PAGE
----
We’re considering risk in this circumstance which is important to note. Hearing loss isn’t a guarantee of cognitive decline or even an early symptom of dementia. It does mean that later in life you will have an increased risk of developing cognitive decline. But that can actually be good news.

Your risk of dementia is lowered by effectively dealing with your hearing loss. So how do you manage your hearing loss? There are numerous ways:

  • Make an appointment with us to diagnose your current hearing loss.
  • Wearing a hearing aid can help decrease the impact of hearing loss. Now, can hearing aids stop cognitive decline? That isn’t an easy question to answer, but we know that brain function can be enhanced by using hearing aids. This is why: You’ll be more socially active and your brain won’t need to work so hard to carry on discussions. Your chance of developing dementia in the future is minimized by managing hearing loss, research implies. It won’t stop dementia but we can still call it a win.
  • If your hearing loss is detected early, there are certain steps you can take to safeguard your hearing. As an example, you could avoid noisy events (such as concerts or sports games) or use hearing protection when you’re around anything noisy (for example, if you work with heavy machinery).

Other ways to decrease your dementia risk

Naturally, there are other things you can do to lower your chance of cognitive decline, too. This might include:

  • Getting adequate sleep at night is essential. Some studies link less than four hours of sleep each night to a higher risk of dementia.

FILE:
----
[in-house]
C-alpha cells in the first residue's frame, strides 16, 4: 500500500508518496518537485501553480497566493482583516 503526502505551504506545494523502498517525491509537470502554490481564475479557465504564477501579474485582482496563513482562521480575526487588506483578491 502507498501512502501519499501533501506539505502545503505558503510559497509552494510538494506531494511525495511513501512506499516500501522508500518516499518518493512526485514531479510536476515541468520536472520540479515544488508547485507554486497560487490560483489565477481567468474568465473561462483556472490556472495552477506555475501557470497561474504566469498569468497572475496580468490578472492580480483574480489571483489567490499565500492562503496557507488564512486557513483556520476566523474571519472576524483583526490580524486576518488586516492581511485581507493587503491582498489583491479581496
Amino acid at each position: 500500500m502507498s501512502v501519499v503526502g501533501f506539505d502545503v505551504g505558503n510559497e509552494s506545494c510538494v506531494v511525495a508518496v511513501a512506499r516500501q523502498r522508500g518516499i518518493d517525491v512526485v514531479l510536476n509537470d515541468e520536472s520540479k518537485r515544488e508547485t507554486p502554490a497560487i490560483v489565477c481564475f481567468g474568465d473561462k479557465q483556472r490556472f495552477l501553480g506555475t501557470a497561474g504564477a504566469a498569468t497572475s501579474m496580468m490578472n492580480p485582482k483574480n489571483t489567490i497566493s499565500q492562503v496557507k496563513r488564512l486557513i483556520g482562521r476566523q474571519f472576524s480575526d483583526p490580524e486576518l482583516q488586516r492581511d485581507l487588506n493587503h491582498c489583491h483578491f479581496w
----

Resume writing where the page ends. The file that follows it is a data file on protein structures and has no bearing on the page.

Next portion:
• Get some exercise.
  • Don’t smoke. Seriously. Smoking will raise your risk of dementia as well as impacting your general health (excess alcohol drinking is also on this list).
  • Eating more healthy food, especially one that helps you keep your blood pressure from going too high. Sometimes, medication can help here, some people just have naturally higher blood pressure; those individuals could need medication sooner than later.

Of course, scientists are still studying the connection between dementia, hearing loss, lifestyle, and more. There are a multitude of causes that make this disease so complicated. But the lower your risk, the better.

Hearing is its own benefit

So, over time, hearing better will reduce your general risk of dementia. But it’s not just your future golden years you’ll be improving, it’s right now. Imagine, no more missed discussions, no more garbled misunderstandings, no more quiet and lonely trips to the grocery store.

It’s no fun missing out on life’s important moments. And a small amount of hearing loss management, perhaps in the form of a hearing aid, can help considerably.

So make sure to schedule an appointment with us right away!

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The site information is for educational and informational purposes only and does not constitute medical advice. To receive personalized advice or treatment, schedule an appointment.